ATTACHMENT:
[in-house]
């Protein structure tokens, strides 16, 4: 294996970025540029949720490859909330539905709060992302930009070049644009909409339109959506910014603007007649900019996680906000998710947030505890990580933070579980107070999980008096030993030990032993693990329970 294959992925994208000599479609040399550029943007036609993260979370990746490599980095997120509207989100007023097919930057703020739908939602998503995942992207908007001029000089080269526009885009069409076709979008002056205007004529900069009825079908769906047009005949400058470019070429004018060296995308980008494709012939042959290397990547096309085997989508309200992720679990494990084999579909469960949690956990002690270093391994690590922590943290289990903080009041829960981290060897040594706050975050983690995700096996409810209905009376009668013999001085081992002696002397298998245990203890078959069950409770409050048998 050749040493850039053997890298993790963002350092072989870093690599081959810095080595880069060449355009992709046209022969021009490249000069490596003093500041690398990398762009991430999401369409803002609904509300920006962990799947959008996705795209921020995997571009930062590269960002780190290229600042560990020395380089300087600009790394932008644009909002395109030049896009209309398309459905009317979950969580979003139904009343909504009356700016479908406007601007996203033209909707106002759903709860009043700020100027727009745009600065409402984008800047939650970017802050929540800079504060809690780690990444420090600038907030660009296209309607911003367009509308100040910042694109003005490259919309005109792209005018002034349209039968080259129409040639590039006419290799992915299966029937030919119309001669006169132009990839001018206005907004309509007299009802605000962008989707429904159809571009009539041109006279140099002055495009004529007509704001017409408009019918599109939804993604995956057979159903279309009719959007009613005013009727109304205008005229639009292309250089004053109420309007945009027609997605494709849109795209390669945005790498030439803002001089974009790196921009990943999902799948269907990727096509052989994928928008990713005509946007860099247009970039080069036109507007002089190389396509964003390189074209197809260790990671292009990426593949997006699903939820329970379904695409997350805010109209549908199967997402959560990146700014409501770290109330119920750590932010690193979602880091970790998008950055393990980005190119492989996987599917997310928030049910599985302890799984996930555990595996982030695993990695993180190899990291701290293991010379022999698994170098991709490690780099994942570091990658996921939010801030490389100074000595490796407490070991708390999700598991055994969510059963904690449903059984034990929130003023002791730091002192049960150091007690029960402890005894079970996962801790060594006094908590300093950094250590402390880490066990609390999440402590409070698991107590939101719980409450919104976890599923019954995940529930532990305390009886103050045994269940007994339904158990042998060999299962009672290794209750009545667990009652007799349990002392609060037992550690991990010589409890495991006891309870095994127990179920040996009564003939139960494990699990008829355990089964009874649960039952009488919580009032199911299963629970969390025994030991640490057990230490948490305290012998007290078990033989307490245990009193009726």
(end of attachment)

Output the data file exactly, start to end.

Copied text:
[in-house]
């Protein structure tokens, strides 16, 4: 294996970025540029949720490859909330539905709060992302930009070049644009909409339109959506910014603007007649900019996680906000998710947030505890990580933070579980107070999980008096030993030990032993693990329970 294959992925994208000599479609040399550029943007036609993260979370990746490599980095997120509207989100007023097919930057703020739908939602998503995942992207908007001029000089080269526009885009069409076709979008002056205007004529900069009825079908769906047009005949400058470019070429004018060296995308980008494709012939042959290397990547096309085997989508309200992720679990494990084999579909469960949690956990002690270093391994690590922590943290289990903080009041829960981290060897040594706050975050983690995700096996409810209905009376009668013999001085081992002696002397298998245990203890078959069950409770409050048998 050749040493850039053997890298993790963002350092072989870093690599081959810095080595880069060449355009992709046209022969021009490249000069490596003093500041690398990398762009991430999401369409803002609904509300920006962990799947959008996705795209921020995997571009930062590269960002780190290229600042560990020395380089300087600009790394932008644009909002395109030049896009209309398309459905009317979950969580979003139904009343909504009356700016479908406007601007996203033209909707106002759903709860009043700020100027727009745009600065409402984008800047939650970017802050929540800079504060809690780690990444420090600038907030660009296209309607911003367009509308100040910042694109003005490259919309005109792209005018002034349209039968080259129409040639590039006419290799992915299966029937030919119309001669006169132009990839001018206005907004309509007299009802605000962008989707429904159809571009009539041109006279140099002055495009004529007509704001017409408009019918599109939804993604995956057979159903279309009719959007009613005013009727109304205008005229639009292309250089004053109420309007945009027609997605494709849109795209390669945005790498030439803002001089974009790196921009990943999902799948269907990727096509052989994928928008990713005509946007860099247009970039080069036109507007002089190389396509964003390189074209197809260790990671292009990426593949997006699903939820329970379904695409997350805010109209549908199967997402959560990146700014409501770290109330119920750590932010690193979602880091970790998008950055393990980005190119492989996987599917997310928030049910599985302890799984996930555990595996982030695993990695993180190899990291701290293991010379022999698994170098991709490690780099994942570091990658996921939010801030490389100074000595490796407490070991708390999700598991055994969510059963904690449903059984034990929130003023002791730091002192049960150091007690029960402890005894079970996962801790060594006094908590300093950094250590402390880490066990609390999440402590409070698991107590939101719980409450919104976890599923019954995940529930532990305390009886103050045994269940007994339904158990042998060999299962009672290794209750009545667990009652007799349990002392609060037992550690991990010589409890495991006891309870095994127990179920040996009564003939139960494990699990008829355990089964009874649960039952009488919580009032199911299963629970969390025994030991640490057990230490948490305290012998007290078990033989307490245990009193009726």